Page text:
More on Introns/Plasmids: <br><br>On another bb a
poster brought to my attention that Archaeabacterias are
NOT bacterias and that introns were just found in
some Archaea, therefore my idea of methanogens as the
alpha and omega was not substantiated. I think he had
this kind of paper in mind:
> <br><br>VOLUME 30 ISSUE 4 <br><br>"RNomics in
Archaea reveals a further link between splicing of
archaeal introns and rRNA processing Thean Hock Tang,
Timofey S. Rozhdestvensky, B�atrice Clouet d'Orval,
Marie-Line Bortolin, Harald Huber, Bruno Charpentier,
Christiane Branlant, Jean-Pierre Bachellerie, J�rgen Brosius
and Alexander H�ttenhofer "<br><br>Here are some
links. I agree methanogens are archeabacteria and are
therefore not related to bacteria. However, they share with
bacteria genetic characteristics such that they generally
don't have introns.
> <br><br>"Archaea Makes Three <br><br>In the
summer of 1996 a large collaboration of scientists
deciphered the full sequence of units, or nucleotides, in
every gene of Methanococcus jannaschii--a
methane-producing extremophile that thrives at temperatures near 85
degrees Celsius. The results strikingly confirmed the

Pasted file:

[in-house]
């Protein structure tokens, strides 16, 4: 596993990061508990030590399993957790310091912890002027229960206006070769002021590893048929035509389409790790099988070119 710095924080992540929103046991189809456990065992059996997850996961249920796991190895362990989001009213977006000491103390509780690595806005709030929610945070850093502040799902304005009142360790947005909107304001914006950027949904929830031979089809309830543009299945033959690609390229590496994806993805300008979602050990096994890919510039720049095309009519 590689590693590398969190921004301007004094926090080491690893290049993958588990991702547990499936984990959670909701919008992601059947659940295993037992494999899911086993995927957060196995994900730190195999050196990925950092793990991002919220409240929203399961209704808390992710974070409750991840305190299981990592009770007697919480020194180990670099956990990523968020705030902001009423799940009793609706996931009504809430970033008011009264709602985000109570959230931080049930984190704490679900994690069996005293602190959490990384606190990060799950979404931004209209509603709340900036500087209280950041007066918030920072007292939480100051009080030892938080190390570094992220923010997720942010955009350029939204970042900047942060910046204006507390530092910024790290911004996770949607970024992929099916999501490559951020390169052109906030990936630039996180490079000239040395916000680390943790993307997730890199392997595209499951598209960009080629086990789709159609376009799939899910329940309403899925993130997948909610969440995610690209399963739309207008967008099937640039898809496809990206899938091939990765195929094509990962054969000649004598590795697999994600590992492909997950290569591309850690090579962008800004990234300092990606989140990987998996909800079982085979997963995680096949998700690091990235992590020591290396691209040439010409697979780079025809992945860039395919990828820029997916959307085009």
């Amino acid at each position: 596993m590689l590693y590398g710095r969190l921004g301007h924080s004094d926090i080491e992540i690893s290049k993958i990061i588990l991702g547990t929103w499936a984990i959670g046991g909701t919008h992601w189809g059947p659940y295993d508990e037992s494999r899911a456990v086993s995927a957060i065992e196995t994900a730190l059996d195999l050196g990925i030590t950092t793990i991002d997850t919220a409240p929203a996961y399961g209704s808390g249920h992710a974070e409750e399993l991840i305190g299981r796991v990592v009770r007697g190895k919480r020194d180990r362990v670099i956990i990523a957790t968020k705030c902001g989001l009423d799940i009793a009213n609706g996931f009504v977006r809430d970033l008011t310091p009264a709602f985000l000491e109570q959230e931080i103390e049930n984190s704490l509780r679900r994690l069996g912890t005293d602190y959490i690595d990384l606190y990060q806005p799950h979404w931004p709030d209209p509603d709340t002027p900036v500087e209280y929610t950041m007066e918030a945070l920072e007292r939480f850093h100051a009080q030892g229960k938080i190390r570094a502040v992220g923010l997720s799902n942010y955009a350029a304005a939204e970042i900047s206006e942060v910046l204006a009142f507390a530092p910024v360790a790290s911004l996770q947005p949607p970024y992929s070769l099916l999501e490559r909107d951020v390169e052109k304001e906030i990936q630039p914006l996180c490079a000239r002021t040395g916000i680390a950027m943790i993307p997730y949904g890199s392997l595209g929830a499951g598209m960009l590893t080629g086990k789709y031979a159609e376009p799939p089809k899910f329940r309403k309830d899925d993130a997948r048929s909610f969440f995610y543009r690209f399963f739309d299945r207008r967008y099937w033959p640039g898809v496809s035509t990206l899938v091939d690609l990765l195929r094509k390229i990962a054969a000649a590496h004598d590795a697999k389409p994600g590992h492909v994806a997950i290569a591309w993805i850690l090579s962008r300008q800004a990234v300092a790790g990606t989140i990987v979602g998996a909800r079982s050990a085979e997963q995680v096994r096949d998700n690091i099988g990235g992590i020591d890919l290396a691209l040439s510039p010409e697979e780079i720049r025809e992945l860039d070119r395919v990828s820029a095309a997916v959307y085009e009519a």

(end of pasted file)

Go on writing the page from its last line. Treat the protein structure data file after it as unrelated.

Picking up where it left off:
once ridiculed proposal that life consists of three
major evolutionary lineages, not the two that have been
routinely described in textbooks (see chart below).
> <br><br>"III. A. The Archaea have only recently
been recognized as a group. 2. DNA is structured much
like bacterial DNA. <br><br>III. D. 1 Ni is required
"<br><br>Do methanogens have plasmids? No.
> <br><br>See 5 b.
> <br><br>"Archaeal organisms are characterized by
a fascinating mixture of features from the other
two domains. In particular, the replication,
recombination, transcription and translation proteins are
homologous to those of eukaryotes, despite the fact that the
archaea are prokaryotes. The archaea also display unique
features, including distinct rRNA motifs, ether-linked
membrane lipids, unique cell envelope components, and the
ability of certain genera to produce methane.
"<br><br>Comment: <br><br>Old lines and deep lines--mean little
evolutionary change. And so far no discovery of a more complex
way to evolve. Why? My answer: If a creature faces no
selective pressures, its only fight is with itself. Namely,
which can reproduce faster and more effectively given
the chemistry for reproduction. Therefore, introns
slow replication and must go. <br><br>The fact that
near relatives of the methanogens are not part of Gaia
and have evolved genetic complexity is not telling,
because it may simply mean that some of the evolution of
the Archaeal organisms was away from Gaia where
selective pressures occurred. <br><br>To me the
mitochrondia of complex life is interesting because the
metabolism is chemically connected ultimately to these
methanogens requiring H2 and CO2. More indirect evidence of
alpha and omega. It's not SO2 or some other chemical.
So when you see the Carbon Clubs promoting "sinks"
of CO2 to greenery, laugh for me--they just don't
get it. Greenery rots.